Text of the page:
Life by Screen
Even though time seems like it is moving slowly it also feels like the world is changing rapidly. With many people staying home or working from home, the focus has been on our screens. We are using our screens for work, entertainment, social communication, news, shopping, health related apps, school lessons, etc. In some cases usage has gone up by as much as 200 percent.
Sometimes I feel like I live through my screen more than I do real life.
There has been a question circulating on Facebook about who really is your friend on social media. If you take an honest look, how many people do you socialize with on a daily, weekly or monthly basis in person with face-to-face encounters or with a phone call? Probably not very many. If you are working outside of the home (that expression sounds kind of funny), most likely you socialize with or are friends with your co-workers.
Does social media replace a cup of coffee shared with a friend at a café? I think not, but we are probably going to have to adjust.
I think society is desperate for meaningful friendships. Facebook makes it easier to connect with many people in different social circles and distant localities and our world is smaller because of it. Video chatting on mobile devices is also popular and on the new Rooms feature on Facebook Messenger you can arrange a Zoom-like call with your peeps. Zoom is used for business and classrooms and also for happy hour virtual gatherings or calls with family and friends. We have many options at our fingertips. Frankly, I am getting rather tired of screens, but they have become the norm in today’s society.
With the state of quarantining at home and socially distancing, I feel like we are being led to believe, through social and media channels, that video sharing applications will be the elixir that we need to combat loneliness. Even before the pandemic, there have been studies maintaining that more than two hours a day on social media by teens makes teens more lonely—not less lonely.
Friends vs. Acquaintances
Maybe we think the nearest screen is the answer to our yearning for human contact, but in fact, the human contact that we crave is being replaced by electronic stimuli and “pseudo” friendships. Our social connections are, more often than not, acquaintances that might not necessarily be the nurturing relationships we need. It takes time and effort to find a friend that provides the depth of friendship needed to deal with the intricacies of the human heart and with whom we can share our deepest authentic selves.
Perhaps I am being a little hard on the Facebook crowd, of which I am a part of, but I think it might be in one’s best interest to not look to the 500 or 1000 friends ( I have just over 100) on Facebook as a badge of honor—at least in terms of authentic friendship in the traditional sense. Consider yourself fortunate if you have two very close friends who you interact with in your day-to-day encounters.
More likely than not, the number of “friends” on social media are a social network, a way of staying connected in our different social circles or relying on a connection for a lead to employment or in the case of Zoom meetings, connecting with your class or classroom teacher or your work staff. I think that answers the Facebook question that is circulating. I’m betting most people are aware of the nature of social media. Still, it can sort of be like a competition to gain more and more connections.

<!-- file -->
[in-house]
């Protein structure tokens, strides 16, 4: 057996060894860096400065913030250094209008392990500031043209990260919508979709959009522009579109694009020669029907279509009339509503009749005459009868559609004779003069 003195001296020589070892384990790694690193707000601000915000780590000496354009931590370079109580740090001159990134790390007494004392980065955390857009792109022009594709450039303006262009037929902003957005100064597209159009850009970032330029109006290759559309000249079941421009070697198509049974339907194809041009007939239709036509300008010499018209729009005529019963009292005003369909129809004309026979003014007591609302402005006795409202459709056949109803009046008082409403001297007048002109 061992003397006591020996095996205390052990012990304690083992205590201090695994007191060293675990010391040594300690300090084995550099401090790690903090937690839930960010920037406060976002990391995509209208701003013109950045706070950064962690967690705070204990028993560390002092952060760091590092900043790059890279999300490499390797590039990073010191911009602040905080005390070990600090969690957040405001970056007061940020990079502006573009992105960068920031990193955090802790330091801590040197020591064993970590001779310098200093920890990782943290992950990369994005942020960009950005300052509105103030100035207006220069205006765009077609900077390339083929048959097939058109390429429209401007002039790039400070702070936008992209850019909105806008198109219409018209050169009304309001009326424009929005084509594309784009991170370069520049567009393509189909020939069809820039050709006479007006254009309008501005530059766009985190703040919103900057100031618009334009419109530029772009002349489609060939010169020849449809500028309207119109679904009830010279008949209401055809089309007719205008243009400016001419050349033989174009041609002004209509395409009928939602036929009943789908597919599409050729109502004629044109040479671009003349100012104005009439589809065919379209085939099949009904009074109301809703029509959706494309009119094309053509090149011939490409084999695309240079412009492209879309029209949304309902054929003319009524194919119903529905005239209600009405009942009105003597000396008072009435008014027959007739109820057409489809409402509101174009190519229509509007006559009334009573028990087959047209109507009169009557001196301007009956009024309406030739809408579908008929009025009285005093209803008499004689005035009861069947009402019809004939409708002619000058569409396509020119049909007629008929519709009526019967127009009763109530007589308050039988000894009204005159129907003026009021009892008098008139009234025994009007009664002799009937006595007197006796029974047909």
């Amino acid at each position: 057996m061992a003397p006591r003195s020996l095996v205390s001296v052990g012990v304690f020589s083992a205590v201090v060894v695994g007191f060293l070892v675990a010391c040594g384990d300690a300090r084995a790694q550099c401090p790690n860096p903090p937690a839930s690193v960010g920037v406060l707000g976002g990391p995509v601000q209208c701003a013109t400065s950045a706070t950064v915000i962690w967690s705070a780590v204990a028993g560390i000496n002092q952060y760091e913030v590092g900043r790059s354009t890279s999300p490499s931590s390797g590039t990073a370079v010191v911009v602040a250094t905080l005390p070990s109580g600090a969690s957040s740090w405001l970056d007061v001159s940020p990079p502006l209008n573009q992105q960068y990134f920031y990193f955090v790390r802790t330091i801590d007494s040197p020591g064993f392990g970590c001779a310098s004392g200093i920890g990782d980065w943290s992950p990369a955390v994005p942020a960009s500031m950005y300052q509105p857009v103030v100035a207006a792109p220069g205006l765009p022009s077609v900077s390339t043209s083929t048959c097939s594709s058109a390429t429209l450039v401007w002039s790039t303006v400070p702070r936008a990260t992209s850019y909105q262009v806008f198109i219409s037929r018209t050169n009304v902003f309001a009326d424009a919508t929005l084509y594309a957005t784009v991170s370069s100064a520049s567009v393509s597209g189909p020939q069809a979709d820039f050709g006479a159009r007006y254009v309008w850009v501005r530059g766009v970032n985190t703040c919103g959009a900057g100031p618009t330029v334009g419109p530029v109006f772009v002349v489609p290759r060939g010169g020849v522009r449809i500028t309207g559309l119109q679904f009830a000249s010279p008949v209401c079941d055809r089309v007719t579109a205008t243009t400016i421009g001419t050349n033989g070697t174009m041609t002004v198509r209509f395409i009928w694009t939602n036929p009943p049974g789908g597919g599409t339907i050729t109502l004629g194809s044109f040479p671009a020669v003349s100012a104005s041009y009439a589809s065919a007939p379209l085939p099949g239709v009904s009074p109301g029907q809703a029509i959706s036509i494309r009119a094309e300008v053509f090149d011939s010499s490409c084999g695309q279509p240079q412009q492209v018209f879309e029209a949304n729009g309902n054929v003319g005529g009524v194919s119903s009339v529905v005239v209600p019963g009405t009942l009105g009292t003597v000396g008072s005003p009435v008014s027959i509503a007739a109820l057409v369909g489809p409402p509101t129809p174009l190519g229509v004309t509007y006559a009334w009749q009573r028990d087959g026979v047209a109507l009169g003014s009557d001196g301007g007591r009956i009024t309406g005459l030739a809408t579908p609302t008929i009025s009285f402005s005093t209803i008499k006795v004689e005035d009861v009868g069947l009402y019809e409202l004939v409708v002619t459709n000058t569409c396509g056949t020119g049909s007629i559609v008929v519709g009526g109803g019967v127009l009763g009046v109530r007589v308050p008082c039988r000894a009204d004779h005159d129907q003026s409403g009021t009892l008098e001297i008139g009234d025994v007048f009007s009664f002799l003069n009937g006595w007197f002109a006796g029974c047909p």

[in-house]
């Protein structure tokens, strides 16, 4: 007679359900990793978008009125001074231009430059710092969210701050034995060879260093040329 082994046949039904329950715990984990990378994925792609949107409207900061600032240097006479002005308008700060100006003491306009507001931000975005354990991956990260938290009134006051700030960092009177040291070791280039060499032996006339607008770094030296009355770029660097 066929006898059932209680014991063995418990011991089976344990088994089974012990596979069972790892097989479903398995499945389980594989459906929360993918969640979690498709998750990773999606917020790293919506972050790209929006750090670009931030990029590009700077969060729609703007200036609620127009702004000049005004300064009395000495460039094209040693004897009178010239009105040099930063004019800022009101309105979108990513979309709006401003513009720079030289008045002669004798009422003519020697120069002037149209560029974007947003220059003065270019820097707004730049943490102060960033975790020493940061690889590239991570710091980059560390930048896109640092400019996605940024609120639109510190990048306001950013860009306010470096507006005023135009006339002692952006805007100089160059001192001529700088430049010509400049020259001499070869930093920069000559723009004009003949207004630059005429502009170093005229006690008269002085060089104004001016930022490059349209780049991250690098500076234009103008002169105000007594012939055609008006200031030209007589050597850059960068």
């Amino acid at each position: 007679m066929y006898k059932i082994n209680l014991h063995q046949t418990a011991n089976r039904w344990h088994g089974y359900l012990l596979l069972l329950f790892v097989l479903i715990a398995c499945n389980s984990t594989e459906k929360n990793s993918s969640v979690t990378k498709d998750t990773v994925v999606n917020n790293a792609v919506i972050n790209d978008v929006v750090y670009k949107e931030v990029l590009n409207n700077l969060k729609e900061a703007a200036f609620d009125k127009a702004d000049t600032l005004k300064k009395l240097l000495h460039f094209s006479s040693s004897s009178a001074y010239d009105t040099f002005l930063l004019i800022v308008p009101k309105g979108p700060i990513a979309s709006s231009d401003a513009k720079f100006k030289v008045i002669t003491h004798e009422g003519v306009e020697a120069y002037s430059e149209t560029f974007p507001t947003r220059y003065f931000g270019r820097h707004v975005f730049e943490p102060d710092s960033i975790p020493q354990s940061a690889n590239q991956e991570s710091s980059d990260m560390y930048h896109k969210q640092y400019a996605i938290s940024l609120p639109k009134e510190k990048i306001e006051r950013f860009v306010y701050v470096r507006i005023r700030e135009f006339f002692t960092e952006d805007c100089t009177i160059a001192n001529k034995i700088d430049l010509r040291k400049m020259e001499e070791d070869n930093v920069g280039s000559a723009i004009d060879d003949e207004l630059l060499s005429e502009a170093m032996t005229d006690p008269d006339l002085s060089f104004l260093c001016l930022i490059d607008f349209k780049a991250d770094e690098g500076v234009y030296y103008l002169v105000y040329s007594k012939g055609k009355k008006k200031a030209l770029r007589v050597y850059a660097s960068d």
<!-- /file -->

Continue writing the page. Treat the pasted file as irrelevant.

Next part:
Many people receive their news content from social media channels. My adult children have all but given up social media because it siphons precious time. I miss that they are not on Facebook so that we can share in photos of each other or ideas about certain things but I understand their need to manage time.
You’ve Got a Friend
I would say I am a lot like my mom in the department of making friends, where I can strike up a conversation with someone at the farmer’s market and feel a sense of kinship. By the way, my mother has made many “friends” because, most times, anyone that she talks to at church or the grocery store “becomes her friend.” I believe every moment (even on social media) is an opportunity to make a friend—at least for the moment, because—face it—it’s work to maintain a friendship. Thankfully, there are many ways to be a friend to someone.
Maybe it’s just me. I have used my Facetime feature on my phone to video chat with my family before and have been thankful for that feature. However, I do not use it all that much. Am I old-fashioned? Do I really need to see the person I am talking to? If I have not seen the person for a long time, I do like to see them but I don’t make it a rule to visually see them as we converse.
What I have noticed is even though I am on my screen more, I don’t really want to be. In writing content for my blog and social media posts, I also do create video postings. I feel OK with that but I think the new video chat room feature for communicating, at least for personal use, is something we will need to get used to, as the economy’s landscape, even if it opens soon, will be a stark cry from what it used to be.
Since we are spending more time looking at our computer, phone, or tablet screens our eyes can become really strained. Using the 20-20-20 rule can help to prevent this problem.
Every 20 minutes spent looking at a screen, you should look at something 20 feet away for 20 seconds. Now, this doesn’t mean to look up from your computer screen to look at your TV screen when your home on your couch with your computer screen in your lap.
I will take it one step further and add that you should actually get up from where you are sitting for a small break while looking at something that is not screen-related. If that is not possible than the 20-20-20 rule should help with reducing eye strain and muscle tension. And even better than that, if you can, take a break from screens for a day or two.
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